Original Home Builder and Family
Mr Archibald McKinlay (1826 - 1910)
Mr McKinlay was born in Scotland and became an apprentice in the drapery trade. He decided to immigrate to Australia in 1853 with his friend Edward Herbert. They then both travelled to Tuapeka in Otago NZ and found prospecting for gold in Gabriel’s Gully quite lucrative, discovering $2000 worth in 1861. They bought a goods store and used contacts back in Scotland to supply drapes, groceries, hardware, timber and wine. It was very successful supplying many smaller stores in the region.
Mr McKinlay built “The Sycamores”(now Lady of Lawrence) in three stages from approximately 1860. The brick addition was completed in 1902. Archibald had eight children with his wife, Catherine; John, William, Mary, Margaret, James, Archibald, John (Jack) and Frances. He is described as a man “of stirling character and strict probity in all matters”. He was also a strong supporter of the Presbyterian Church.
A photo of Mr McKinlay has been placed at the Peel Street entrance door.
Following his death in 1910, his three maiden daughters lived at the property. By the 1960’s the house was gifted to the Presbyterian Church for use as a manse. The Devereaux family from Dunedin owned the property after this and it was primarily used as a holiday home. Around 2003 the Rohan family purchased the property and undertook major renovations to include B&B accommodation plus a large garage workshop and boiler room. After this the house was placed on the market and purchased by Ms Verity Wolf on April 9th 2015. Verity spent months re-decorating the house to provide a more boutique B&B accommodation but after three years sold the property in November 2018.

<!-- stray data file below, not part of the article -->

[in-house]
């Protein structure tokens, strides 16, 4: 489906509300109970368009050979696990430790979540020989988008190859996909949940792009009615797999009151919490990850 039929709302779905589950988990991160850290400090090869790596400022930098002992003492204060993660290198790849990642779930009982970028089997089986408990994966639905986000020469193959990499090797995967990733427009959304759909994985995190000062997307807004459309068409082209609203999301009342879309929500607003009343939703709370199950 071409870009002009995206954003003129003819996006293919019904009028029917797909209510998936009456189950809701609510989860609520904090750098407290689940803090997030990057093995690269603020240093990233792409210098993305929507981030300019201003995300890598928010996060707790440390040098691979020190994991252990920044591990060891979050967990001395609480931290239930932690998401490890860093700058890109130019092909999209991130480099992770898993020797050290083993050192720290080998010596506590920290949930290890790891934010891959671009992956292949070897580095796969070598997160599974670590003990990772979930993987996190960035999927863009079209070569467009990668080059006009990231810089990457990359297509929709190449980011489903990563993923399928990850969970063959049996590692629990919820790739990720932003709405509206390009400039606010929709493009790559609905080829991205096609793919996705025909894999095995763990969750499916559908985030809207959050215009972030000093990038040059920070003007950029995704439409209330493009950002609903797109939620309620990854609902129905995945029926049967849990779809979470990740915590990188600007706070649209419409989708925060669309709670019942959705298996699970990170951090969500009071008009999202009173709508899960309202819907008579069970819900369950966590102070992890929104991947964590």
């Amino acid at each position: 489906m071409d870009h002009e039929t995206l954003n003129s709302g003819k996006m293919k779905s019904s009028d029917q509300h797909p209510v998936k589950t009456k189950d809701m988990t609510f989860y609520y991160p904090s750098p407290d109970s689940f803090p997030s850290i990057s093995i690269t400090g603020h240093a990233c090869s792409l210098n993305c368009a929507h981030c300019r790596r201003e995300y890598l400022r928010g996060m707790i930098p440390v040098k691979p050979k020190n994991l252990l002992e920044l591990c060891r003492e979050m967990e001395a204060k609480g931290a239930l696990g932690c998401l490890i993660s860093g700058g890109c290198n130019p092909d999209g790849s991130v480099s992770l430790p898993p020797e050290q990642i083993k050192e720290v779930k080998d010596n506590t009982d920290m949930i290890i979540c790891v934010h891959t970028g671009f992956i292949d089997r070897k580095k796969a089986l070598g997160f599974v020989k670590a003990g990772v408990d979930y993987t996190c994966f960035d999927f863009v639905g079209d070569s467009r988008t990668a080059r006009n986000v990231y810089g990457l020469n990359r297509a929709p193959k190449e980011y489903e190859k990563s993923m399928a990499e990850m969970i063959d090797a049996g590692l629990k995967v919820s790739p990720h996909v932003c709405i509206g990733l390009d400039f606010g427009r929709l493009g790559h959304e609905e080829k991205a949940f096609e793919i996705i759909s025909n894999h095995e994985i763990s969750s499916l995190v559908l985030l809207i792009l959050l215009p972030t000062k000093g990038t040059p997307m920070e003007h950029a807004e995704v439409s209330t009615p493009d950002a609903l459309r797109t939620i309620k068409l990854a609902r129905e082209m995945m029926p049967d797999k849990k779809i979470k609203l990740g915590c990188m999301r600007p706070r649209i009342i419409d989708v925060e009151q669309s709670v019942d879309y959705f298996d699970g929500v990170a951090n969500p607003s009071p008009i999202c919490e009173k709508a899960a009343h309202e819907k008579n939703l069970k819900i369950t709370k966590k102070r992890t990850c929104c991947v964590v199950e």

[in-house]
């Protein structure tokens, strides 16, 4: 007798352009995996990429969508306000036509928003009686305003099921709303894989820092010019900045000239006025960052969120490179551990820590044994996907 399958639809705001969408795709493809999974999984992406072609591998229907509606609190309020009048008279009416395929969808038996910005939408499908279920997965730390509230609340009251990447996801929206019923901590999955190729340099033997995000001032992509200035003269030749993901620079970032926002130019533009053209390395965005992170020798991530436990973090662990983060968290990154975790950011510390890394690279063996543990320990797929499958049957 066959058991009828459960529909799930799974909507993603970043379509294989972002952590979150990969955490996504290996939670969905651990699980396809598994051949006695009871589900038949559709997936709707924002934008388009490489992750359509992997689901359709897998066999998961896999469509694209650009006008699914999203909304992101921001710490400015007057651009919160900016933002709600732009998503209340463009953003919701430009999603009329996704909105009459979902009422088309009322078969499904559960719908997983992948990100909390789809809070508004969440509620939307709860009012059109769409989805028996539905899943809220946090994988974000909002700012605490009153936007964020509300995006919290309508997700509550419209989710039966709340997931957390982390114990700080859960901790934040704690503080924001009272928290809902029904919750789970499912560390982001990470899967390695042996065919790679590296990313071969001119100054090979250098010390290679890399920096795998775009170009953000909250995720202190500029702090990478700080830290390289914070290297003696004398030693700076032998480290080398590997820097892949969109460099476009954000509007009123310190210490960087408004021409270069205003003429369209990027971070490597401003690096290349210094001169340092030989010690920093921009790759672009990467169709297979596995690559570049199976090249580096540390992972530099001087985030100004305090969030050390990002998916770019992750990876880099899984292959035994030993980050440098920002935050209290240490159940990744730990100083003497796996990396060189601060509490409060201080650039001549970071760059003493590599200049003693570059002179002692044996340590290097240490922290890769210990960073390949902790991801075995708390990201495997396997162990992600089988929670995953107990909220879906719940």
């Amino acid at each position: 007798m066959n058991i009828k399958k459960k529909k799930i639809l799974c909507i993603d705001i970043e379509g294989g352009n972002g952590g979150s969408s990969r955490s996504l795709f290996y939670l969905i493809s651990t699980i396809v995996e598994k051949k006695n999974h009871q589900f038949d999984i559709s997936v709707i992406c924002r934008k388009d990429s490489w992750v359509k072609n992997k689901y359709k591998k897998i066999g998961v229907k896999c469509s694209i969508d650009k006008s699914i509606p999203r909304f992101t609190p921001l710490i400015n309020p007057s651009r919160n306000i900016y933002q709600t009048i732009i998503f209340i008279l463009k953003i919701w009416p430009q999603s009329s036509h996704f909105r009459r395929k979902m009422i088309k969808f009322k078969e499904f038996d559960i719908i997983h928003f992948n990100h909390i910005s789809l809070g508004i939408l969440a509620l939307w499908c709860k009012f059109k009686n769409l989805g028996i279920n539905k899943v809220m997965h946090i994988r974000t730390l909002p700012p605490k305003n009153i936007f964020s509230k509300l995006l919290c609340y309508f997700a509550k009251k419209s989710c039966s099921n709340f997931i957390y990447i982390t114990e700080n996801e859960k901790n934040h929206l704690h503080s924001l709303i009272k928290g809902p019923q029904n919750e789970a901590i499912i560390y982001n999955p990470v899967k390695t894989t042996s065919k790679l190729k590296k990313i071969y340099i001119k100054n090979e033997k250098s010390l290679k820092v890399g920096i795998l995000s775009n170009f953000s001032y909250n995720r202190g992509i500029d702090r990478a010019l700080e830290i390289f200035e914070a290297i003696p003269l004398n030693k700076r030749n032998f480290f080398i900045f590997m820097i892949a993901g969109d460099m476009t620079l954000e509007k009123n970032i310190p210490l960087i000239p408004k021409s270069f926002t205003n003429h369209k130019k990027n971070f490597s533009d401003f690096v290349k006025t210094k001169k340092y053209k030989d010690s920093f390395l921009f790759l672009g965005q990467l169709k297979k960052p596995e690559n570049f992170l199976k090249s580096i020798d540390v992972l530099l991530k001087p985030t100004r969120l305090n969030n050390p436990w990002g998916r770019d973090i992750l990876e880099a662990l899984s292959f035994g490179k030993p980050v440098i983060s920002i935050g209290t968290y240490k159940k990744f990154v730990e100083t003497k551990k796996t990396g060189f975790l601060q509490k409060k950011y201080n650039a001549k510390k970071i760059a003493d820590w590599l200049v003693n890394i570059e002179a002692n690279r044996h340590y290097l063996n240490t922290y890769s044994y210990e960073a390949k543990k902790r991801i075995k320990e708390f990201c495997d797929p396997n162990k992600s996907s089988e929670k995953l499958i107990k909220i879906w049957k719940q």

The new owners Rolf and Kathleen Lilleby, originally from Auckland and Scotland respectively have purchased the property and are the new hosts of The Lady of Lawrence.
Reference: Thank you to Otago & Southland Heritage houses by Rodney Wells and Tessa Ward for information on the history of the property. Thank you to Rodney for allowing the beautiful sketches of the property to be used.